Friday, November 03, 2006

Balancing Unschooling and Waldorf

Big Mama asked me a really great question about how I balance Unschooling and Waldorf. Actually it's quite simple, really.

What we do is use unschooling (child interest) as our foundation where-upon all things rest/build. Last October Sunburst asked for something "more school-like" and I turned to Waldorf Ed and presented her a lesson. She loved it and wanted more, and that's how we got here. She still wants more and LOVES the stories, so we're still using Waldorf as a guide.

So far almost everything that I've offered up to her she has latched onto and wanted to see through to the end, though again I think it's that idea of school and authority. She loves to play school and have the idea of school. And I think she craves the authority of having someone else come up with the ideas. I have no doubts that her varied interests, if pursued, would give her a full education. But I think she really needs/wants to share the load of responsibility there. By handing the reins to me, she's free to sit back and learn. It's a lot of work to constantly run the show and be in it!

If one of my lessons hits a brick wall, I would have to really examine if it was lack of interest or poor presentation. I'd probably ask her. I think we're close to that brick wall with this tree stuff we're doing... probably because it comes less from me and my creative process and more from a book, so we've shelved it for now. I've asked her if she wanted to work on it, and she's told me, "No. Not right now." It's easy to tell when something just doesn't excite her.

I also use her interests to guide lessons. For our letter stories last year, one of the main characters was a girl that had similar interests to Sunburst, and Sunburst really latched onto her. I weaved that same character into our Intro to Numbers lesson, our introduction to the flute, in presenting the four operations, and into the math stories for grade two. Sunburst is currently into horses, so our current maths lesson is rife with horse-work. I've noticed that if it engages her heart, her current interests, then everything else just falls into place.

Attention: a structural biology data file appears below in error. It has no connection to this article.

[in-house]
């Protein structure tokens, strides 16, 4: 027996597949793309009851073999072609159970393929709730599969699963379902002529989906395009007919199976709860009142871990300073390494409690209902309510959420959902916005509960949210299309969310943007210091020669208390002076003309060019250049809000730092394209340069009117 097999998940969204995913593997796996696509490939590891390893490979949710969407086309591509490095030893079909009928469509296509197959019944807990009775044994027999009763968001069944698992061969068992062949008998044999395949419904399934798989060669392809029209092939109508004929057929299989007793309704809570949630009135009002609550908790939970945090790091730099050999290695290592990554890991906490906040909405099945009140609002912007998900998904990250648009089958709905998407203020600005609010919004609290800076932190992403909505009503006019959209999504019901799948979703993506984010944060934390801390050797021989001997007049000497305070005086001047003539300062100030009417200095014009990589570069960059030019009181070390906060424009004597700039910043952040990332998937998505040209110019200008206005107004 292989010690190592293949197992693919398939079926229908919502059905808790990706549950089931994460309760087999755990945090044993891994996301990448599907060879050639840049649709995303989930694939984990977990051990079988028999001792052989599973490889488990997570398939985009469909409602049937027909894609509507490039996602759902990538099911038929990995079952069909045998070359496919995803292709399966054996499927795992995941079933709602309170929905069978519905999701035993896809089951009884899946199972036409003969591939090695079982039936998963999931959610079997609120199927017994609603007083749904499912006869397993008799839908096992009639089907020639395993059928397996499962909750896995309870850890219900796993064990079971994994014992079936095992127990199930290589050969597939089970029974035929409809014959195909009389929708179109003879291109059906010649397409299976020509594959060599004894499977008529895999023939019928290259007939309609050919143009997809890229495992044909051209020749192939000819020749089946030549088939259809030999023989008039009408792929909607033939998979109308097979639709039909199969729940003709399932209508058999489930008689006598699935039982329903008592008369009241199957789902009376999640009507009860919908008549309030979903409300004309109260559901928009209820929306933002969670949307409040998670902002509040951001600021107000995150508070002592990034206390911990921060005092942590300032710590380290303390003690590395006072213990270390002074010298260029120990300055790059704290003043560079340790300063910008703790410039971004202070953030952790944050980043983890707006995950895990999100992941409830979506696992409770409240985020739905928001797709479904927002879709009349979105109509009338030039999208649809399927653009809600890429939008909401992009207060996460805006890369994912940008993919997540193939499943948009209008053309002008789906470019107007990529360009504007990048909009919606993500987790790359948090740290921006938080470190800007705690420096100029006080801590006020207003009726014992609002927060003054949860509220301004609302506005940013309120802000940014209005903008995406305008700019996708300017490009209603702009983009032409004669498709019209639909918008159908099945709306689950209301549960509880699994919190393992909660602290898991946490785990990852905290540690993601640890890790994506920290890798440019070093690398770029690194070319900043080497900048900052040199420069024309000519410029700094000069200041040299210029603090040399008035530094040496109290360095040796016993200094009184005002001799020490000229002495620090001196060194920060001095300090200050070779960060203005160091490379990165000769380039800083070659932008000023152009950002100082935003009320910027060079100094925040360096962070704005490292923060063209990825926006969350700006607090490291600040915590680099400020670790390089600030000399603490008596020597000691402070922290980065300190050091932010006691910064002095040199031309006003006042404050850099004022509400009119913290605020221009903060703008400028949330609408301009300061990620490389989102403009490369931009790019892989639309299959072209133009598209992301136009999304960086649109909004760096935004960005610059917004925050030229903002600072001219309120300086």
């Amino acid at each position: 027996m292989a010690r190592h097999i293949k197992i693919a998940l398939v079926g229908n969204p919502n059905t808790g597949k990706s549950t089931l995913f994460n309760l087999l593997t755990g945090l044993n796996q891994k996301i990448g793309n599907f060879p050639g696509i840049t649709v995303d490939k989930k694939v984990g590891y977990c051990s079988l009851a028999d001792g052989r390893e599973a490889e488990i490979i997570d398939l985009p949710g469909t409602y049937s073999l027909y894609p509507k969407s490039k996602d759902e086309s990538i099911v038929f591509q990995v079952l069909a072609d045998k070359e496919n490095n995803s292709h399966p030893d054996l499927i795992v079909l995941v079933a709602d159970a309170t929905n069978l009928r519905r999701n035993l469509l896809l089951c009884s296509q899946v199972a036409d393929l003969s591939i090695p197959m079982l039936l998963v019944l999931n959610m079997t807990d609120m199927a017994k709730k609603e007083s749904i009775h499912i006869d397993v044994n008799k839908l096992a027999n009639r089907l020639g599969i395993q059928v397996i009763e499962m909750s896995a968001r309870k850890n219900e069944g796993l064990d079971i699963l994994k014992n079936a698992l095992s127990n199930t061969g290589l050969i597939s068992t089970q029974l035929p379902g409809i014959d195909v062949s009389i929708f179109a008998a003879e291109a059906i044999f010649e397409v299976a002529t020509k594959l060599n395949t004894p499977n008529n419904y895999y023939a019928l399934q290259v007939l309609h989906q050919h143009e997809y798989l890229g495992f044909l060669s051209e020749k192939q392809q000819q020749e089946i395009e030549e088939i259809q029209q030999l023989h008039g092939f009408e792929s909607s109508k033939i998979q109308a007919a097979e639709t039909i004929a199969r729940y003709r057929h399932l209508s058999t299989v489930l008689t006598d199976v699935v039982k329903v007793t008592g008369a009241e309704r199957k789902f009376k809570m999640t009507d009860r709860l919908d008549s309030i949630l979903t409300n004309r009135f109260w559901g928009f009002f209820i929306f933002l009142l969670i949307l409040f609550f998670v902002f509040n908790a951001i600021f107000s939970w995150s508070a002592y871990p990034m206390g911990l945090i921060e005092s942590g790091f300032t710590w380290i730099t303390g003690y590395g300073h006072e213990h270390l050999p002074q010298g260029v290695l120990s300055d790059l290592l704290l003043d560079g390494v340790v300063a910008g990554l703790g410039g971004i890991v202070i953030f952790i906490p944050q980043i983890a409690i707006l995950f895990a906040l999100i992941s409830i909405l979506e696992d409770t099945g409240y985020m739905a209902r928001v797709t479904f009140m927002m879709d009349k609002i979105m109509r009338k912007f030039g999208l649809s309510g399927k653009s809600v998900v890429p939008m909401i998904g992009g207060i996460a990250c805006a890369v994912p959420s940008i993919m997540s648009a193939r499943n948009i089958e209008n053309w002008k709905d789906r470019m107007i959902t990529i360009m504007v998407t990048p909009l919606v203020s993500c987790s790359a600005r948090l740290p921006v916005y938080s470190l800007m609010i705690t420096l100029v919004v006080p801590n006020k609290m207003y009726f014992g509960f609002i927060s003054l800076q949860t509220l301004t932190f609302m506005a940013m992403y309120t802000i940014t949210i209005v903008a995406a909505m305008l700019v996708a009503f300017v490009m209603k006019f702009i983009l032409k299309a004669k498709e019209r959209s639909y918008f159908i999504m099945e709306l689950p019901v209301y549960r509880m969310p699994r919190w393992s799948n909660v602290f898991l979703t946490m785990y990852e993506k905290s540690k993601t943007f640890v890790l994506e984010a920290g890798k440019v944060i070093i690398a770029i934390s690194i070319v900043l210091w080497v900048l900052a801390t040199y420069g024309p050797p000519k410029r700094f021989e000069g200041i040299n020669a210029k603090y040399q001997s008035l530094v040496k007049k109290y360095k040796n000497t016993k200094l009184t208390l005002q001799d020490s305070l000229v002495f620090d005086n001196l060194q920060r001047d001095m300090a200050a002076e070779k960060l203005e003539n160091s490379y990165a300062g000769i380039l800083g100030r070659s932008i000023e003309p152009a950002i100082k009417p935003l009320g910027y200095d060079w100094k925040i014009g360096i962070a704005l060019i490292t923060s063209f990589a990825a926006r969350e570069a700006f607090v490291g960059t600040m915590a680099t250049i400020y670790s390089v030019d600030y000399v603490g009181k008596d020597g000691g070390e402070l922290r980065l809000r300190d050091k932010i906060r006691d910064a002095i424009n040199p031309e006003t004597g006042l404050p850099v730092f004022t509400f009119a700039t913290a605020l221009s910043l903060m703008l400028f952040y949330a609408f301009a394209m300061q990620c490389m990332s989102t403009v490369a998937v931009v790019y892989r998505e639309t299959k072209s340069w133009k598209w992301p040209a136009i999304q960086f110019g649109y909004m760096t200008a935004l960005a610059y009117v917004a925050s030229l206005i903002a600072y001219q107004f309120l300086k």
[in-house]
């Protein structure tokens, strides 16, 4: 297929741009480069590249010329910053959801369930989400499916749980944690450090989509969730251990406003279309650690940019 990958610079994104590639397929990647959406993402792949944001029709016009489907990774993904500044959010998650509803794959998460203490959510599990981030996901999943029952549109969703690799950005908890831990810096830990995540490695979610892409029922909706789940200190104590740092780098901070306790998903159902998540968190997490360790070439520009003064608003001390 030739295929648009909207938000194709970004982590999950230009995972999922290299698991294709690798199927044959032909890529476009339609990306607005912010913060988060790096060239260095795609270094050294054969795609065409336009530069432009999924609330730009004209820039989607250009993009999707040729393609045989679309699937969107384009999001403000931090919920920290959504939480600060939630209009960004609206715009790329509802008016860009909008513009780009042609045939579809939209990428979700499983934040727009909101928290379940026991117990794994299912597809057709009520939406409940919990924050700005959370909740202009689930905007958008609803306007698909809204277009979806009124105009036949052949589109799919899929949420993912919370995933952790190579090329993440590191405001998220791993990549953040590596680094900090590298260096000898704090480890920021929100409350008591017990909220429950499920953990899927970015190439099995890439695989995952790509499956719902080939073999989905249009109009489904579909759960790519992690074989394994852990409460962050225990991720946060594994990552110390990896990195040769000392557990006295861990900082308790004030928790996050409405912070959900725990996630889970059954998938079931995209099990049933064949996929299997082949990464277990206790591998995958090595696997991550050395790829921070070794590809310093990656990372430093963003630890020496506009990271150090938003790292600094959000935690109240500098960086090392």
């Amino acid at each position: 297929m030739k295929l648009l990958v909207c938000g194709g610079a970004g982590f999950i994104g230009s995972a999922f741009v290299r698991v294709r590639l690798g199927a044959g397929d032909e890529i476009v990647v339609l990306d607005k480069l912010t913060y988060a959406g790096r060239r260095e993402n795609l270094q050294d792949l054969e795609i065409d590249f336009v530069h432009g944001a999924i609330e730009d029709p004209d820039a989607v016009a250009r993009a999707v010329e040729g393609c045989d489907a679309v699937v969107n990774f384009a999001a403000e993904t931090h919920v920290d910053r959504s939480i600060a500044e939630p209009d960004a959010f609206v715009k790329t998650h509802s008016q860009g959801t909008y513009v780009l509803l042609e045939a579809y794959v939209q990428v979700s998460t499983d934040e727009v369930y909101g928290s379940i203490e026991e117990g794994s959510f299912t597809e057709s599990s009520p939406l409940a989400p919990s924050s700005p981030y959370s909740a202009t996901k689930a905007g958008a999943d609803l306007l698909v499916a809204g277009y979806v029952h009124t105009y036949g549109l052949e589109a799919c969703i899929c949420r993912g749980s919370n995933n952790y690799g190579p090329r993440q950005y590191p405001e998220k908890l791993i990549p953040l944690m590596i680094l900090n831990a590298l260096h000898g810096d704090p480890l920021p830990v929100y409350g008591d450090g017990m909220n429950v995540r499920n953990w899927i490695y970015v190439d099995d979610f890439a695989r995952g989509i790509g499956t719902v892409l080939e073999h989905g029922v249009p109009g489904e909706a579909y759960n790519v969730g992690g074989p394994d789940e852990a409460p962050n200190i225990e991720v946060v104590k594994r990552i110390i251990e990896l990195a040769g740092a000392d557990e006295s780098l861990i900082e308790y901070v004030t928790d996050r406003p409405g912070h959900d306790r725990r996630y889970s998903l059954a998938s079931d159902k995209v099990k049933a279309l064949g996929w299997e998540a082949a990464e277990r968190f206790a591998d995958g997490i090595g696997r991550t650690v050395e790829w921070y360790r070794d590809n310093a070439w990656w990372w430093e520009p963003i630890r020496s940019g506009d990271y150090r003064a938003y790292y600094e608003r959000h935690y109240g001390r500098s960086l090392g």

We don't have a set school time. It's really something impossible with an infant in the house. Kitty Bill's needs seem to trump everyone else's right now. Usually during his naptime I'll suggest we do school, and most of the time she's into it. Sometimes she'll ask to finish what she's doing first. Or do it tomorrow.

The handwork comes naturally, so I don't have to push that. It's monkey-see, monkey-do around here. I do have to instigate music lesson time, and she loves it, but it's not usually something she remembers she loves until she does it. Again, I try to tie the music in with her interests. A flute song will come from a story or it will be a song we've been singing in the morning. And oftentimes if I pick up the flute and play, she instinctively HAS to grab hers out and play with me. It's contagious.

Also there are times when I plan a lesson, and she likes it, but has a different idea of how it should work or what she wants to draw or what should happen in the story. So I try not to be too attached to my own ideas. Her ideas and needs are important, and I often seek them out. She helps name story characters all the time or will guide the plot with a simple question. And if she asks for a story, like more fairy tales when we've clearly moved onto something else, I will oblige her and work it in. That's probably not so different than what most homeschooling parents do. It's all about making it work and making it fun.

For the last two weeks there has been little impetus to do school, so I haven't pushed it. Sunburst has had her nose in a few books, and she's been content just to spend her time reading or outside raking leaves or playing with the neighbor's dog. And I'm okay with that. We also had the Biography Fair, Halloween to prepare for, and she came down with a fever two days ago, so there were no lessons. At least prepared lessons. I'm sure she's learning something, even if it's just what the warning signs of a concussion are-- we spent last night in the emergency room with Kitty Bill who inadvertently climbed up the bunkbed ladder and plummeted onto his head!

Even when we're not "doing school," there is this very Waldorf-inspired presence in everything we do, probably from all the books and information that I've digested over the last few years. I really think Unschooling and Waldorf can mix remarkably well --at least that's our experience right now. It may not always work like this as Sunburst changes and grows and wants less authority. But for now she wants school-time, and how can I say no to that? It's an open door. An opportunity, and I would be a fool to let it slip by.


  1. Hi, I love your post! I linked to it on my blog. I don't know how to do the link thing here at your site.

    Anyway, I am doing things very similiarly with my 7 yo.

  2. I love this post. We've just finished first grade in Waldorf home school and I'm really seeing the need to add a little more child-led learning & let go of the reins a bit. When we let go of formal lessons this year there was such a living quality to my son's learning and our lives. Schooling was exciting for us both. My son does enjoy the formal lessons though as well. Right now I'm trying to figure out how it all works together. Thanks for the inspiration!



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